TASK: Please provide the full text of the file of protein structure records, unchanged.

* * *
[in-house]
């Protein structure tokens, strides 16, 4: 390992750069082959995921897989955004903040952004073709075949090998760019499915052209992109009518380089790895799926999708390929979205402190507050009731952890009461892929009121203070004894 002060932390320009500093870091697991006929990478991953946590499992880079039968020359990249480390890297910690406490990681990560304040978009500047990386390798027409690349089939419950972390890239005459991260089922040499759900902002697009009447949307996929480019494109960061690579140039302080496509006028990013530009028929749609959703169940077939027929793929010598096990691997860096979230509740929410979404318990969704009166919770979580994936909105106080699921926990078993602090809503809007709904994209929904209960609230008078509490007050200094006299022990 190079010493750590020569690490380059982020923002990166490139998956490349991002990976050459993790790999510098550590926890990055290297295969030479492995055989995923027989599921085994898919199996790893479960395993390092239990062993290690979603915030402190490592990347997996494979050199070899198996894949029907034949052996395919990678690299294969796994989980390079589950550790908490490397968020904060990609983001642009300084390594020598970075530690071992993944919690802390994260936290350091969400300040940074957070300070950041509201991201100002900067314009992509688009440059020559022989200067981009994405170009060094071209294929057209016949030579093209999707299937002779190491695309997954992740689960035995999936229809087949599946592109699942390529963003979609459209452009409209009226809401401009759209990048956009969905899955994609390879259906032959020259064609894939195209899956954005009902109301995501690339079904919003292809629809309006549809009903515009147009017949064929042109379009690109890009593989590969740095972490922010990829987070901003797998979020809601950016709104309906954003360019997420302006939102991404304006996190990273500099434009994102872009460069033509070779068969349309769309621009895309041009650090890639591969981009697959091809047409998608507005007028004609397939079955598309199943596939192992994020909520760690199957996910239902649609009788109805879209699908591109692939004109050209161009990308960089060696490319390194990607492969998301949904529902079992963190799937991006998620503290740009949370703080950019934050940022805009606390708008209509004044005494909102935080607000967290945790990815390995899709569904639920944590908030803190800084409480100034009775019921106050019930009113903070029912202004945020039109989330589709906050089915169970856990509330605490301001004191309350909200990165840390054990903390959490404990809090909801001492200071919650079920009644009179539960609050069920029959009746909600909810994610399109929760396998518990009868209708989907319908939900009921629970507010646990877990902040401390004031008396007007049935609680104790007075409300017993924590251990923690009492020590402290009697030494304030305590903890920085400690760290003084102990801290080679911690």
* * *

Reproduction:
[in-house]
């Protein structure tokens, strides 16, 4: 390992750069082959995921897989955004903040952004073709075949090998760019499915052209992109009518380089790895799926999708390929979205402190507050009731952890009461892929009121203070004894 002060932390320009500093870091697991006929990478991953946590499992880079039968020359990249480390890297910690406490990681990560304040978009500047990386390798027409690349089939419950972390890239005459991260089922040499759900902002697009009447949307996929480019494109960061690579140039302080496509006028990013530009028929749609959703169940077939027929793929010598096990691997860096979230509740929410979404318990969704009166919770979580994936909105106080699921926990078993602090809503809007709904994209929904209960609230008078509490007050200094006299022990 190079010493750590020569690490380059982020923002990166490139998956490349991002990976050459993790790999510098550590926890990055290297295969030479492995055989995923027989599921085994898919199996790893479960395993390092239990062993290690979603915030402190490592990347997996494979050199070899198996894949029907034949052996395919990678690299294969796994989980390079589950550790908490490397968020904060990609983001642009300084390594020598970075530690071992993944919690802390994260936290350091969400300040940074957070300070950041509201991201100002900067314009992509688009440059020559022989200067981009994405170009060094071209294929057209016949030579093209999707299937002779190491695309997954992740689960035995999936229809087949599946592109699942390529963003979609459209452009409209009226809401401009759209990048956009969905899955994609390879259906032959020259064609894939195209899956954005009902109301995501690339079904919003292809629809309006549809009903515009147009017949064929042109379009690109890009593989590969740095972490922010990829987070901003797998979020809601950016709104309906954003360019997420302006939102991404304006996190990273500099434009994102872009460069033509070779068969349309769309621009895309041009650090890639591969981009697959091809047409998608507005007028004609397939079955598309199943596939192992994020909520760690199957996910239902649609009788109805879209699908591109692939004109050209161009990308960089060696490319390194990607492969998301949904529902079992963190799937991006998620503290740009949370703080950019934050940022805009606390708008209509004044005494909102935080607000967290945790990815390995899709569904639920944590908030803190800084409480100034009775019921106050019930009113903070029912202004945020039109989330589709906050089915169970856990509330605490301001004191309350909200990165840390054990903390959490404990809090909801001492200071919650079920009644009179539960609050069920029959009746909600909810994610399109929760396998518990009868209708989907319908939900009921629970507010646990877990902040401390004031008396007007049935609680104790007075409300017993924590251990923690009492020590402290009697030494304030305590903890920085400690760290003084102990801290080679911690």